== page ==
Raipur, Nov 5 (UNI) Bharatiya Janata Party President Rajnath Singh today strongly advocated for carving out small states on the basis of its 'economic feasibility', instead of any political considerations.
Speaking at the valedictory function of the Chhattisgarh's seventh statehood celebrations, he said the state re-organisation commission have to study and analyse these aspects before recommending creation of any new states.
The BJP leader's stand on creating small states on the basis of economic feasibility assumes significance in view of Uttar Pradesh Chief Minister Mayawati's demand for carving out four small states out of Uttar Pradesh and the demand for creation of Vidarbha and Telengana states out of Maharashtra and Andhra Pradesh.
The BJP president, however, said Chhattisgarh, a new state carved out of Madhya Pradesh in November 2000, was on the fast track of development.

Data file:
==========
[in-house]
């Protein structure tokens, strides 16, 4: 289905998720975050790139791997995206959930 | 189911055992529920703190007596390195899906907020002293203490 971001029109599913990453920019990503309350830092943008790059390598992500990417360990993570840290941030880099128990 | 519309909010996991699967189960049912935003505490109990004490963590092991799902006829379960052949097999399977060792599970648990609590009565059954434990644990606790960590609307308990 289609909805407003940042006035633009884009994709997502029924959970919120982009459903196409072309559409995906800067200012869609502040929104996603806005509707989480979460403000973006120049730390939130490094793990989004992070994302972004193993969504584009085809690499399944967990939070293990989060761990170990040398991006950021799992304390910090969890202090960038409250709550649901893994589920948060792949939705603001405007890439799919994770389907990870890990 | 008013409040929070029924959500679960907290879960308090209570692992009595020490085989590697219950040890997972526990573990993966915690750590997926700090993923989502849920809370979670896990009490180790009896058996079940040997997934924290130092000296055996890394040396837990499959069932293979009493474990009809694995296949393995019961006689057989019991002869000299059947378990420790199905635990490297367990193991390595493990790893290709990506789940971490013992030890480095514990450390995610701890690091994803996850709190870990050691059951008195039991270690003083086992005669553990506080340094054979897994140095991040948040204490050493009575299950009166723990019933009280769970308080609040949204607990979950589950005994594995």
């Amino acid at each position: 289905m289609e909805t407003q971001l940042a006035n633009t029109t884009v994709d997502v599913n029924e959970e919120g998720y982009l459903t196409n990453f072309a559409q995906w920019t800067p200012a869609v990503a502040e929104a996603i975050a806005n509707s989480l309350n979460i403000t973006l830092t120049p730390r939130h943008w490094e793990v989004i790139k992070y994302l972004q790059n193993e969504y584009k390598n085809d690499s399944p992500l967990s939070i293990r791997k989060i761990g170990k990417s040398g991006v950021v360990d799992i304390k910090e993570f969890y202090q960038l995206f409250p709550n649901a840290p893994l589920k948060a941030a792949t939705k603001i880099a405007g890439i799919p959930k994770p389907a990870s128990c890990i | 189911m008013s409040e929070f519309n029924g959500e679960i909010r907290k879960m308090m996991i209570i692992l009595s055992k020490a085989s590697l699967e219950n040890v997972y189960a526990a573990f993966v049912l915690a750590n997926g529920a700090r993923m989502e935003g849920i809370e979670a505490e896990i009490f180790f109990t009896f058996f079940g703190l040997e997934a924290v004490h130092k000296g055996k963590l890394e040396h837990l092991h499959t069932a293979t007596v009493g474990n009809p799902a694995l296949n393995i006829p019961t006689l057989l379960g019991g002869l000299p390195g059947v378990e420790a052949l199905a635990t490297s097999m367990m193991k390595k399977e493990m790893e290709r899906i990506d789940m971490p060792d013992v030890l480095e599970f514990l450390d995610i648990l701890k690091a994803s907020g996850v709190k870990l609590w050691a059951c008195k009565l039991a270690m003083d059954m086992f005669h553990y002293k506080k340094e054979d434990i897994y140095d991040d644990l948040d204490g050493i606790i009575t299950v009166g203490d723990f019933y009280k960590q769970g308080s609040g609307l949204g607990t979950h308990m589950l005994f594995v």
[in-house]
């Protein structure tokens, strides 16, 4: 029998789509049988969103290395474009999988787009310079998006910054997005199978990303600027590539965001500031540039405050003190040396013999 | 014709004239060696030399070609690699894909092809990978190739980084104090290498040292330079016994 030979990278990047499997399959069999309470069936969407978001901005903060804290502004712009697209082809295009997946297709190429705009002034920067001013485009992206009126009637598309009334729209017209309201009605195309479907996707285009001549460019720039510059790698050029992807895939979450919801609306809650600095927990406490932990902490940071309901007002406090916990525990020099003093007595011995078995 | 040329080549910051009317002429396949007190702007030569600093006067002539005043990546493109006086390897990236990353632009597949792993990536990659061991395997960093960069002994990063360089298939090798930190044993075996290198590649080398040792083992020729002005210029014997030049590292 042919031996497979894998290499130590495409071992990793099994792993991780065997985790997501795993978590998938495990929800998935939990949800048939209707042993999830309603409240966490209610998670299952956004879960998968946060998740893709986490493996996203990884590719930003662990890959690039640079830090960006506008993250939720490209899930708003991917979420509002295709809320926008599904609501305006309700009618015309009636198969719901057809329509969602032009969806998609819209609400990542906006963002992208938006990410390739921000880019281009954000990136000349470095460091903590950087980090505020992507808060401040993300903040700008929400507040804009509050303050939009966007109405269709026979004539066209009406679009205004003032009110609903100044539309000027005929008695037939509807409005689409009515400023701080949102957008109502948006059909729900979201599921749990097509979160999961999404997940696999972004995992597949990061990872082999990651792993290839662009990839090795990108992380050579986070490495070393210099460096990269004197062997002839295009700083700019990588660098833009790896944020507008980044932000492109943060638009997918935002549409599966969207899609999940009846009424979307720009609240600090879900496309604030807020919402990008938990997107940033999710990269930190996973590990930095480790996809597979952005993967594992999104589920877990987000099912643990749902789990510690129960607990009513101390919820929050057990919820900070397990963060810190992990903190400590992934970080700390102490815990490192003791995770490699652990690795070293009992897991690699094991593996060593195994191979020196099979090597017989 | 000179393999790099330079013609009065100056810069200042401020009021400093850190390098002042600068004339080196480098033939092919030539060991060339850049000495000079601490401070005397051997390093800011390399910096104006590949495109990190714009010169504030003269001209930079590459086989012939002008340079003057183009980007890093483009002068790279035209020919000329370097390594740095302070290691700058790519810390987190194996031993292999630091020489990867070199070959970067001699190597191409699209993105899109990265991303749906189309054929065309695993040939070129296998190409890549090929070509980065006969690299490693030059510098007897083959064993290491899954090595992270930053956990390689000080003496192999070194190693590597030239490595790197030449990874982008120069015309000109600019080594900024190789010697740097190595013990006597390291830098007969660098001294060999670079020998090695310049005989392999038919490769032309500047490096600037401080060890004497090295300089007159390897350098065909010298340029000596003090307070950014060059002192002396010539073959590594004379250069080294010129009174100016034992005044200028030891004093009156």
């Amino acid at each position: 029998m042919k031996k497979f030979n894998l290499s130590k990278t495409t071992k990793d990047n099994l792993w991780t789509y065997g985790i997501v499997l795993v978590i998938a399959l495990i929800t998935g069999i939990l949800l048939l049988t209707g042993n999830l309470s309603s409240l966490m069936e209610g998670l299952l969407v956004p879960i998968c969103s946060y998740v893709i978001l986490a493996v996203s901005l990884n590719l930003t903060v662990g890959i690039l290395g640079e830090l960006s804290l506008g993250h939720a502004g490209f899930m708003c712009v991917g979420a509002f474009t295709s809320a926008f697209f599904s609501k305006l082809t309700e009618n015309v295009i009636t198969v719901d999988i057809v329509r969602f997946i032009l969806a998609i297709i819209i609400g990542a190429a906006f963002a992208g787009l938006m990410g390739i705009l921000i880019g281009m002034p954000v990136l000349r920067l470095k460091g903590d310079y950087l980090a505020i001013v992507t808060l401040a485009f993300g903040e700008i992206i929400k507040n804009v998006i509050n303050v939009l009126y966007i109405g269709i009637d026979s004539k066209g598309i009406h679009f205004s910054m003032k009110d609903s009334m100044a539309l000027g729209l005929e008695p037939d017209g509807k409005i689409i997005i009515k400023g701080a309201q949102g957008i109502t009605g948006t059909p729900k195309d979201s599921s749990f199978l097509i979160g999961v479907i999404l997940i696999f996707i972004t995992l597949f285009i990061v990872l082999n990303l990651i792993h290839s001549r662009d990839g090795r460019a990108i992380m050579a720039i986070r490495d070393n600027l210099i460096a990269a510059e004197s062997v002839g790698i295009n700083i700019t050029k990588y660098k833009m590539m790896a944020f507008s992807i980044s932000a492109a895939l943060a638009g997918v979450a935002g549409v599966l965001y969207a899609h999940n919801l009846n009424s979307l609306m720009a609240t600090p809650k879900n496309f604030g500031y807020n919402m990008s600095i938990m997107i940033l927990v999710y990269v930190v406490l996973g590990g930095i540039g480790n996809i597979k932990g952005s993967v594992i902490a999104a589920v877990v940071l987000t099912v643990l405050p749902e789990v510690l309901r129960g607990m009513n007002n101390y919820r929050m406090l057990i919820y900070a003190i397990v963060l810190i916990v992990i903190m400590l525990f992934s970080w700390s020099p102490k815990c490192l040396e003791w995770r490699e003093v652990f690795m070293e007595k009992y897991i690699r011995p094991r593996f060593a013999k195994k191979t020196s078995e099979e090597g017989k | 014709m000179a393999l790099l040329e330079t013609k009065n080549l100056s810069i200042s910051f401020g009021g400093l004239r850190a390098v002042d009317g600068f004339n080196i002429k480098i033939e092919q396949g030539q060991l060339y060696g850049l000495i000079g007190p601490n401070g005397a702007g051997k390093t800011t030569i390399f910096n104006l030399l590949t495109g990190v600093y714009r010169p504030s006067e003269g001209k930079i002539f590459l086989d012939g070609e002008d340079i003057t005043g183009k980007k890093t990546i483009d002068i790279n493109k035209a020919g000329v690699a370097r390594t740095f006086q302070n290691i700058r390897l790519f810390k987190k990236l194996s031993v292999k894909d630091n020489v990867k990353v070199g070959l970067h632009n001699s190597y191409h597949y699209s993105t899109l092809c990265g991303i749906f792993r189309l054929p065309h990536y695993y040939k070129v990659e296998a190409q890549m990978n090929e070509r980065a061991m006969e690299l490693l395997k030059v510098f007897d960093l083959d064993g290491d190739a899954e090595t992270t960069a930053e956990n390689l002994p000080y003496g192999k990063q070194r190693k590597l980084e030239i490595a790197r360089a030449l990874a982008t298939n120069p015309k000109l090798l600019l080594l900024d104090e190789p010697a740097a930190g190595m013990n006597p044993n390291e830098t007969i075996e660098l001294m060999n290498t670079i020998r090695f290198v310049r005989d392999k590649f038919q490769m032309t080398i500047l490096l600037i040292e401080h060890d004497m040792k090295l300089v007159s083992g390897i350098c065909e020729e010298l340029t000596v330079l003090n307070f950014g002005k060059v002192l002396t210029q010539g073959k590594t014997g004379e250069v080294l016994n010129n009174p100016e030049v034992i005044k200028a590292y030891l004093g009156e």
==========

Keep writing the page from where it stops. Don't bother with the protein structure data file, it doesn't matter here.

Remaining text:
Lauding the efforts being made by the state to speed up the pace of development, he said the state has made tremendous progress in all fields.
''Chhattisgarh is the only state in the country where uninterrupted power supply is available for 23 hours a day,'' he pointed out, adding that the state government must make efforts to ensure that all houses in the state were electrified in the next three years.
Speaking on the occasion, Chief Minister Dr Raman Singh said whatever development initiatives being seen on the ground was just because of the fact that Chhattisgarh has become a state.
''At present, we have decided to provide rice at Rs three per kilo to all BPL families at a cost of Rs 800 crore. Similarly, we have provided bicycles to 40,000 girl students and also launched many other schemes aimed at the welfare of the tribals,'' he said, adding that all these were gifts of a region getting statehood.
''However, Mr Singh expressed serious concern over the problem of migration of agriculture labourers from many districts. Development initiatives will remain incomplete till this migration is stopped,'' he added.
Referring to Naxalite violence in tribal districts, Mr Singh expressed confidence that peace would return to the problem affected areas, where development would also take place.